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The Resource Center Credit Fraud & Credit Monitoring | article

June is the most popular month for weddings – and a big season for identity theft

In ancient times – think all the way back to ancient Greece – it was common practice for couples to get married in June, as the goddess Juno – the month’s namesake – would make sure the union was prosperous and the couple would have good luck. This is where the term “June Bride” came from, and this tradition of wedding during the first month of summer has carried on for thousands of years.

It makes sense that couples who don’t buy into the philosophy that a June wedding will result in a happier union would still wed in this month. After all, the temperatures are finally warmer – though not oppressive, like they tend to get in July and August – making it the perfect time for an outdoor wedding. Just because conditions are prime for a beautiful ceremony, if you don’t plan correctly for the nuptials, you could be setting yourself up not for a life of wedded bliss, but long-term financial turmoil as a result of identity theft.

Applying for paperwork inappropriately could leave you vulnerable

It’s extremely easy to have your identity stolen when you wed the one you love, as personal documents from both sides of the aisle need to be exchanged, applied for and modified once you engage in matrimony. Applying for a marriage certificate, for example, requires you to hand over your most basic – and vulnerable – identification information in order to have it filed. You’ll be asked to supply your Social Security card, birth certificate and other documents during this process, and if they fall into the wrong hands, a thief could wreak havoc on your credit report, opening up accounts in your name and ultimately leaving you to foot the bill.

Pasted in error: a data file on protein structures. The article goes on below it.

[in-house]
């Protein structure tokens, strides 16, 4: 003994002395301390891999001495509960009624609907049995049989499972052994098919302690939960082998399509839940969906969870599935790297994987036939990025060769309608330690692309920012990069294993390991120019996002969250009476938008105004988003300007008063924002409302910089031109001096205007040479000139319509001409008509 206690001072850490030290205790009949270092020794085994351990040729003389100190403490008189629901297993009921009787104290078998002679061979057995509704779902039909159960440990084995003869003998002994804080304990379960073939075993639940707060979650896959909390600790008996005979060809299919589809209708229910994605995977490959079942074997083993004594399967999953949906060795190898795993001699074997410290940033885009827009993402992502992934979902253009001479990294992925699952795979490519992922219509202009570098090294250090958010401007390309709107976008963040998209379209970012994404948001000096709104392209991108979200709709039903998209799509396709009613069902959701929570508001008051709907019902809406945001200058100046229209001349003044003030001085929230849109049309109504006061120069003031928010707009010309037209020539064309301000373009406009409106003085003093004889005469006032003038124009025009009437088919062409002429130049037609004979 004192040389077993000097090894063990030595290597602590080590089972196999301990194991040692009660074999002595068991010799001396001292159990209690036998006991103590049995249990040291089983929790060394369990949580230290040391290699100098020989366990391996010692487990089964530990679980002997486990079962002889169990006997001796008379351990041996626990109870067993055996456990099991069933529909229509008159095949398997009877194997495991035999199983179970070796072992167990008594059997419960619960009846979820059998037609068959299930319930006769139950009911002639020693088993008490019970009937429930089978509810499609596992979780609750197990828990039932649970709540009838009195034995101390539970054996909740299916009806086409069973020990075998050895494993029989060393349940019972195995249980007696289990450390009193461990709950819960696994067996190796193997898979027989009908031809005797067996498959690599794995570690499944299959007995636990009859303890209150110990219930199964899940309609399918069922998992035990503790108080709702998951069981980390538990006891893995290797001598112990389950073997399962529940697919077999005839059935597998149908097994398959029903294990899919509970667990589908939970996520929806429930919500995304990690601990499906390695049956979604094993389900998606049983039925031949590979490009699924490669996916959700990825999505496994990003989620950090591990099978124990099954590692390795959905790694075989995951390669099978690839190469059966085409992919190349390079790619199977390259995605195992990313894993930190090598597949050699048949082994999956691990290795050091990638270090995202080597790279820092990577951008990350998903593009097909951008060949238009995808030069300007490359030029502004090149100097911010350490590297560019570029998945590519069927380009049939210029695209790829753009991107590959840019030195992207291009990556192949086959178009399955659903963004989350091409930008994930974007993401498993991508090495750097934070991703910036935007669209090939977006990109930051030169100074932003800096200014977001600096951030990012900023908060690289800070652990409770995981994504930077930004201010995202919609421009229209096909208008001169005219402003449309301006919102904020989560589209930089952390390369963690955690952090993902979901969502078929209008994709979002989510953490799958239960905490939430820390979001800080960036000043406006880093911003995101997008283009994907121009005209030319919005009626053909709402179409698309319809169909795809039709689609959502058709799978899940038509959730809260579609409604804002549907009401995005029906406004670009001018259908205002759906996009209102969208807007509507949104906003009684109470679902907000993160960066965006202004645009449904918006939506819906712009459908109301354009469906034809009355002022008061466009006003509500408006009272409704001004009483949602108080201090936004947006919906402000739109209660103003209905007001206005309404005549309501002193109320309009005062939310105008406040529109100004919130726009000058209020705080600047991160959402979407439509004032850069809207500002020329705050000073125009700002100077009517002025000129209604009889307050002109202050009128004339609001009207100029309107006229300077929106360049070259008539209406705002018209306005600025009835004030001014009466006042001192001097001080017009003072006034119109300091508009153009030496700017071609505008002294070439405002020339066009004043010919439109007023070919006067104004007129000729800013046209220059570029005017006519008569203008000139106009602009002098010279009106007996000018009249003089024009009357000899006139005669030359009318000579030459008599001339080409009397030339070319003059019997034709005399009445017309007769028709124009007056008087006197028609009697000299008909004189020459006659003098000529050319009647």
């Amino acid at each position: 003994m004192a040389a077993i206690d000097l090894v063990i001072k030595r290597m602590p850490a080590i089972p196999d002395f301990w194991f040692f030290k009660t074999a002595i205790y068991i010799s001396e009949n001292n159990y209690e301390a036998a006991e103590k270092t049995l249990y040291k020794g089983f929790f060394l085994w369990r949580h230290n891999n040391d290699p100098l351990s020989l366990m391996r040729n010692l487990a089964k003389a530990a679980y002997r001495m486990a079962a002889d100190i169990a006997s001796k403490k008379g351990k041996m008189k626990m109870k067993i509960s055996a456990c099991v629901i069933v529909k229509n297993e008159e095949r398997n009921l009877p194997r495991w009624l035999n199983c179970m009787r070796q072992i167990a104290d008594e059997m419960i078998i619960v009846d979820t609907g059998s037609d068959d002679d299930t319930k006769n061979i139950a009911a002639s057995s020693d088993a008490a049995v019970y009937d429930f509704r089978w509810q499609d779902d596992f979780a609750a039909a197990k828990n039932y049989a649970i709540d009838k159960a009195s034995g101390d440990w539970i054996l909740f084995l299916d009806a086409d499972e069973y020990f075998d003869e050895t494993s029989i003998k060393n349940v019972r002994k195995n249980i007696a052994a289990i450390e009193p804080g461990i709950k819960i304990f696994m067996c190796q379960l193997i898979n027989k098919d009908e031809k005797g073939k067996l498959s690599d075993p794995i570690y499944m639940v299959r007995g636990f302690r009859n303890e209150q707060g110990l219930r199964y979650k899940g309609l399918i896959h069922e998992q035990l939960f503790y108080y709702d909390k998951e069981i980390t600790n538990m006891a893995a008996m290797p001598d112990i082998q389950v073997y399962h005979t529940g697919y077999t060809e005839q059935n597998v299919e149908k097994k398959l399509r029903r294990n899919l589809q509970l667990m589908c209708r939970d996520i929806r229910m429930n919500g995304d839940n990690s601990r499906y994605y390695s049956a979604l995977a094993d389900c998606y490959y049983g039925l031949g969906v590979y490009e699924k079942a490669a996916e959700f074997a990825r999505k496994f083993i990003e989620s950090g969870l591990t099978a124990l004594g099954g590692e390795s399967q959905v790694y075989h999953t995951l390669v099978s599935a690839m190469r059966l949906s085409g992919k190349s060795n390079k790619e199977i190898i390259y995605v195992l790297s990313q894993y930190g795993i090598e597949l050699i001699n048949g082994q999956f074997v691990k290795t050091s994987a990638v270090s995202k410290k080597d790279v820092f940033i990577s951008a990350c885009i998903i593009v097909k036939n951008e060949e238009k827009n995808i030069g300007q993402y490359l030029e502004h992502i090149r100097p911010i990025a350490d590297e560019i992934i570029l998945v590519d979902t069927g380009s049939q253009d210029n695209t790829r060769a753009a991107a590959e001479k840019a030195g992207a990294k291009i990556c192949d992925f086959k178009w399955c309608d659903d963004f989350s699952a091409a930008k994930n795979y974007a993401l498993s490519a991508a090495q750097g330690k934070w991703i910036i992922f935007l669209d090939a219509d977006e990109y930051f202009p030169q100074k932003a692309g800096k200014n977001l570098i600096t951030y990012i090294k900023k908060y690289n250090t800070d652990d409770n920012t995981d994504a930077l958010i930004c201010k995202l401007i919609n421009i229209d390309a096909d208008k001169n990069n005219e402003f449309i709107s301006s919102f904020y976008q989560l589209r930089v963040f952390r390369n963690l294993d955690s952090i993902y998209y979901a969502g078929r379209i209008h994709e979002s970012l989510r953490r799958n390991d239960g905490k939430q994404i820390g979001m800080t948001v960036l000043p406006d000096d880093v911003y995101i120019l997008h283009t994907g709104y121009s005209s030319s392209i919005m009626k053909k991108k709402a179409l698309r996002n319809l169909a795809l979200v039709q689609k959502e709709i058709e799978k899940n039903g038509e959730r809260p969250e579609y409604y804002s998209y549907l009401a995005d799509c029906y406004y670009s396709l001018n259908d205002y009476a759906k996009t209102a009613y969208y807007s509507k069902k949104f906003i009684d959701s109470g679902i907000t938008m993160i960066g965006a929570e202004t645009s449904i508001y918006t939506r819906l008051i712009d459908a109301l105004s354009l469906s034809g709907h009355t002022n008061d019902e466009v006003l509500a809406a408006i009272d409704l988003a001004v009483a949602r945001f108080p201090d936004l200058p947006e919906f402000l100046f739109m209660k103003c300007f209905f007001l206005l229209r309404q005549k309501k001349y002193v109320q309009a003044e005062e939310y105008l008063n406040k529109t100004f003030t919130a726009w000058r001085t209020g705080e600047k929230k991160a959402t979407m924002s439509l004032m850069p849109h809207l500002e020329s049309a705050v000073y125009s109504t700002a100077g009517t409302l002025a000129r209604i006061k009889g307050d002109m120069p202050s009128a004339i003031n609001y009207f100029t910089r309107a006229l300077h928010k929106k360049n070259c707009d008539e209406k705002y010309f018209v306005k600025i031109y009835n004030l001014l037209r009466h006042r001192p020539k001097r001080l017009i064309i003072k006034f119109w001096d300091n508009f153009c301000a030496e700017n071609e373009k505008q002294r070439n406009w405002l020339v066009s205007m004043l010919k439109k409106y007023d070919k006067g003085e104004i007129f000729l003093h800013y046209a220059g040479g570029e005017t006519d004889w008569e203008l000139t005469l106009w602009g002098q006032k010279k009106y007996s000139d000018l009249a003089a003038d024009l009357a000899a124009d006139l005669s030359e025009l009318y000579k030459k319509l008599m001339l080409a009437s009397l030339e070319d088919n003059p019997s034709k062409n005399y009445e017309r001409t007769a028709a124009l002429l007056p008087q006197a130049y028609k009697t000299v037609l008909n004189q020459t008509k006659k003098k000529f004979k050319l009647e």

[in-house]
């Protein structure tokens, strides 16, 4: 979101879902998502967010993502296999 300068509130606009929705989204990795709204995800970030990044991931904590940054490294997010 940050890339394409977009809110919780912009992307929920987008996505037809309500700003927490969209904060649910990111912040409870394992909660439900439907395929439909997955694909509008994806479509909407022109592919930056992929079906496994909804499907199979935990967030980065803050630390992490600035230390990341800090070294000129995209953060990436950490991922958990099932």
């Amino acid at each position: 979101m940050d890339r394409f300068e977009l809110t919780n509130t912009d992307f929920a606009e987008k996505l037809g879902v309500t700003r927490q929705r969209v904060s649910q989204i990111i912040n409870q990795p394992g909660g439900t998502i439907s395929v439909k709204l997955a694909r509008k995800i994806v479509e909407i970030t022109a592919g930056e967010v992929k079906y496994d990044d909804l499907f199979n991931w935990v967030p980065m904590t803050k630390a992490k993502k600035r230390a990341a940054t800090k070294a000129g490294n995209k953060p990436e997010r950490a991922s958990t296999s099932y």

Reviewing your credit report and having a system to monitor your credit score after you apply for a marriage license could make the difference between a happy bride or groom and a very stressed out one.

It’s a personal process – be sure to keep it that way

When you are going to apply for a marriage certificate, do so in person at your local town or city hall, and never online. This information is too sensitive to send over the internet, and there are many scammers out there promising a marriage certificate that only run off with your identity and hinder your wedding.

Keep these belongings close at hand and be sure to track their whereabouts throughout the application process. As a couple, look into enrolling in a credit monitoring process that will keep an eye on your financial activity and warn you about any unauthorized purchases that may be having an adverse affect on your credit report.

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